What IS Working

Tiny Tomatoes

It feels like I’ve been doing a lot of complaining lately, about time constraints and failed experiments…There are lots of really GOOD things happening in this year’s garden, too.

Tomatoes? We got ’em! The orange ones are the Sun Golds. I will never go another year without this variety – they’ve been pumping out fruit since late-July, and are showing no sign of slowing down. The red ones are a smaller paste-type that was also early and productive and, most important, tasty!


Big tomatoes? Got those too! Cour di Bue is the name, and they’re amazing. And big. Did I mention big?

cornichons to-be

No time for making big pickles, but a jar of French cornichons has almost no time-commitment. Just wait for a day when there are plenty of teeny, tiny cucumbers, and make a single jar!

No recipe yet – we’re still waiting for the Magic to happen so we can taste them. If they’re good, I’ll share.

The recipe, not the pickles. There’s only one little jar, after all!


And this year’s successful experiment – the watermelons! It’s a small, short-season melon, and I’ve just picked the first ripe one today…


47 thoughts on “What IS Working

  1. Beautiful! love the shape of that Cour de Bue—maybe we should do a seed exchange?!!
    And the watermelon!!!! We tried so hard to grow them last year with a head start in the greenhouse. They got the size of a bocce ball! I declared not wasting my time again!

    • Happy to trade you some seeds – assuming I don’t let them all get away from me, that is…Things like that have been known to happen even in less-busy years.
      I’m pretty pleased with the watermelon…it’s called Blacktail Mountain, and I got it from Territorial – like most everything else I grew this year. They weigh about 7 pounds at full-size, and have good flavor, but I don’t think it’s possible to duplicate the intensity of the Southern melons I grew up with. It just never gets hot enough to concentrate the sugar. I’ll grow it again.

  2. Amazing is the right word for those Cour de Bue tomatoes! I’ve seen Sun Gold in the seed catalogues but never grown them – they’re now on the list for next year.

    • Last summer I was buying sun golds at the farmers market, and my granddaughter was eating half of them before we ever got home. I knew it had to go on this years’ list…The melons were a surprise – I had no idea they’d do so well!

  3. So glad to see you with such a nice harvest, Marie. Your tomatoes look great and how’s that for a successful experiment? It doesn’t seem like Summer until I slice into a watermelon. I bet your two helpers can’t wait to have a slice. 🙂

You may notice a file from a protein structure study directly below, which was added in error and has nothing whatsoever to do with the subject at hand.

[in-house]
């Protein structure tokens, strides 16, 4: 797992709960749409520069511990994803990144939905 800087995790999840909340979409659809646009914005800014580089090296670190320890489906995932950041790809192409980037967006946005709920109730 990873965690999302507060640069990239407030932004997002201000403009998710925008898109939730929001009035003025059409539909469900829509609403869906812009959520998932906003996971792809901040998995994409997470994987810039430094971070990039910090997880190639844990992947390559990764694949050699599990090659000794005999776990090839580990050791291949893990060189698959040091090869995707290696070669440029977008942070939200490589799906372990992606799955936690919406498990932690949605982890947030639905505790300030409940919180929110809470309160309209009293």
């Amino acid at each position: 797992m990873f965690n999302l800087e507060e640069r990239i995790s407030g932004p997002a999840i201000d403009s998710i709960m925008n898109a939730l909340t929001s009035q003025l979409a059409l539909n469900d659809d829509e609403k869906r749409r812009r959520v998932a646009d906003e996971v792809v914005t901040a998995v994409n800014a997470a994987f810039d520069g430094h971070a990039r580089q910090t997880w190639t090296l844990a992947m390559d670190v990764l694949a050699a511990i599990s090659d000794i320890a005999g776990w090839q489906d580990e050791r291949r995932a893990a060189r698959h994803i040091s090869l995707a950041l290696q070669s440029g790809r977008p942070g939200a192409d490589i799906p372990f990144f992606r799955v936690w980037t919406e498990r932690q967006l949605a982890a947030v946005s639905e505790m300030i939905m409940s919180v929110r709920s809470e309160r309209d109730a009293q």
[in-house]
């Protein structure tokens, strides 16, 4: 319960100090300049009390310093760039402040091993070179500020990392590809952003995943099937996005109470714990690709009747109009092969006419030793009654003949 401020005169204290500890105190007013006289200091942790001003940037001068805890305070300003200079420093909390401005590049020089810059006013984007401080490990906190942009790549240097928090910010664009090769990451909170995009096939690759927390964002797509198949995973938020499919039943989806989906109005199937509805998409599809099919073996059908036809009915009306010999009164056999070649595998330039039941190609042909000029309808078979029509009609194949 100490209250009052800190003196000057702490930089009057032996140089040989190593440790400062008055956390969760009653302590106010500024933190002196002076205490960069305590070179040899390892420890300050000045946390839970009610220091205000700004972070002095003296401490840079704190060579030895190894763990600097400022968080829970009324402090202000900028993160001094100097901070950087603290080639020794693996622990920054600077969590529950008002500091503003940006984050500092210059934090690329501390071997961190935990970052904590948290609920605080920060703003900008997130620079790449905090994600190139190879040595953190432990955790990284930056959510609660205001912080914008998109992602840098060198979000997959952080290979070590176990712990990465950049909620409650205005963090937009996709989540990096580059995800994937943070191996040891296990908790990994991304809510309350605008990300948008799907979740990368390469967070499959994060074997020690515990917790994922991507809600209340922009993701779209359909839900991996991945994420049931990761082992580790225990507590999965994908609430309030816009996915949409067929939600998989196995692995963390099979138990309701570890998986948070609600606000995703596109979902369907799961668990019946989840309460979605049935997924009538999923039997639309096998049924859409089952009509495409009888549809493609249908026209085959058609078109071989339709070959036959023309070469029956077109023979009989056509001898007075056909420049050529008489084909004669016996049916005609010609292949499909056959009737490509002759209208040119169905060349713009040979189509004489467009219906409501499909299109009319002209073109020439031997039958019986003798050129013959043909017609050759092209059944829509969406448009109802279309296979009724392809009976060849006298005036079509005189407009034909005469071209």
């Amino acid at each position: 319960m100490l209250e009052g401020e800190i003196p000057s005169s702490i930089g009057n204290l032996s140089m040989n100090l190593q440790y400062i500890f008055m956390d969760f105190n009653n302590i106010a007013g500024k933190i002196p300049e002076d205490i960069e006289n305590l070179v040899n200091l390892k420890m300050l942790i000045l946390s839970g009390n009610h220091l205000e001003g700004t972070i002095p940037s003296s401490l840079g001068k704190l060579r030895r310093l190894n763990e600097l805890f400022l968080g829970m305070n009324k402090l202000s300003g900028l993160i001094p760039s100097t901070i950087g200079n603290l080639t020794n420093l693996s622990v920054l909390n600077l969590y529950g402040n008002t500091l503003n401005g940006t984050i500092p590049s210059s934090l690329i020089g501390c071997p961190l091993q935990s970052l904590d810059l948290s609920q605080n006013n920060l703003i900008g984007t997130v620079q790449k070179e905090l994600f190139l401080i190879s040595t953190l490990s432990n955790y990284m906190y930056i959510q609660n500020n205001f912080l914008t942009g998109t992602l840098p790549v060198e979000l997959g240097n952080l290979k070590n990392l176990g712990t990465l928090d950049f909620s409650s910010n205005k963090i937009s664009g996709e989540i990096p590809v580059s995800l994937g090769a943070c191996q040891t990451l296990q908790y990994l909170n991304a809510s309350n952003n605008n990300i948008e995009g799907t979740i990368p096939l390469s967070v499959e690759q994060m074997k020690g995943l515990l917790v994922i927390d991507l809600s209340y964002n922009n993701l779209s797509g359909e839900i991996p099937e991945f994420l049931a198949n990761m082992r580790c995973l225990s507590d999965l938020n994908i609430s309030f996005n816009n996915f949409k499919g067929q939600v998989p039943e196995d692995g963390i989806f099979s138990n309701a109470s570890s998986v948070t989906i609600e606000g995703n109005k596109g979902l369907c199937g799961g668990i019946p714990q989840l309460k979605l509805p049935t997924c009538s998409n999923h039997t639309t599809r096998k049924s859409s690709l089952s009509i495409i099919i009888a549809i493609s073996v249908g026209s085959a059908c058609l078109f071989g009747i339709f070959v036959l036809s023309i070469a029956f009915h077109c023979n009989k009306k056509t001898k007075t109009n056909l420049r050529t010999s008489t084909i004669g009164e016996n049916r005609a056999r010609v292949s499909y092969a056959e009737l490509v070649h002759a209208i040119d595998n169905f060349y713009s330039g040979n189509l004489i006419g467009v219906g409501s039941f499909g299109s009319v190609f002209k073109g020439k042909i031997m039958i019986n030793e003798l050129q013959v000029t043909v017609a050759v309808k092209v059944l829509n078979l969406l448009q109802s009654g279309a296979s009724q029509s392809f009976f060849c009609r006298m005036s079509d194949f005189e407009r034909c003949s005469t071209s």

• Niko adores ‘ma-melon’ and Angel won’t touch it…
      Don’t ask me how he got that for watermelon. We’ve spent the whole summer going over it:
      “Niko, say ‘Water’.”
      “Say, ‘Melon.'”
      “Say ‘Watermelon'”
      At least we know what he’s talking about… 😉

  4. Those tomatoes look great: have to see whether ‘Sungold’ is also available in Australia ? Since I grow almost all of my herbs/vegetables in pots, I only get the small sized varieties. Have not tried growing watermelon: no way ‘financial’ compared to paying but a few cents in the supermarket – but would love to prove I can do it! So many delightful water [and other] melon recipes floating about also !!!!!

    • I think you can get the sungold seeds just about anywhere. I know they’re available in Europe, so I don’t know why you wouldn’t find them down in Oz, too…
      I’ve grown nearly everything in pots at one time or another, but never melons. I’ve seen it done, though…you should give it a try! 😀

  5. Your produce looks great. We are still eating tomatoes but certainly not the quantity we have had in the past and the plants, well the plants are looking terrible. We’ll try to harvest the rest of the tomatoes left on the plants and then clean up the garden. Tough gardening season. Hope Niko enjoys his ma-melon. 🙂

  6. Oh what is the name of your small short season watermelon, i would like to try it .. though that bad bug might get it. If next year you are thinking of making sauce Amish Paste is my new discovery, bigger, denser and peels like dream! I shall put SunGolds on my list for next year too, they sound good. have a lovely day… c

    • It’s Blacktail Mountain, and I got it from Territorial. Not an heirloom, but a well-bred hybrid. They offer it in Organic, too. In a normal summer, it’ll probably do well for you, since they like the heat…You’ll love the sun golds – I’ll use them for the tomato jam soon – I hope 🙂

  7. Loving the success stories Marie! And loving the cornichon – I’ve just made my 20th jar this evening 🙂 it’s been a good year!
    I tend to warm some white wine or cider vinegar up (sometimes with tarragon added), pop the cornichon into a clean jar (sterilised etc) add some black peppercorns, mustard seeds or dill seeds, add the cornichon, slice the larger ones, pour the warmed vinegar over them, put the lid on and water bath for 10 mins. Oh and you can salt them before if you want but I don’t tend to bother and I also add a grape leaf to the mix – apparently good for keeping the crunch and colour. – here’s a link http://promenadeplantings.com/2012/08/25/i-dillied-and-dallied-dallied-and-dillied-pickles/

    • How do yours compare to the flavor of the ones in a Paris bistro? That’s the taste Hubby is looking for…I found myself carefully studying the spices in a Maille jar at the grocery store last week, thinking about changing the next jar 😀
      The recipe I used is truly au cru – salt them, rinse them, add the spices to the jar, then pour-over wine vinegar, cap and store. Taste them in a month. First time I’ve made them this way, so we’ll see in another week…
      I just read that you can use black currant leaves, too…I’ll remember that for next year!

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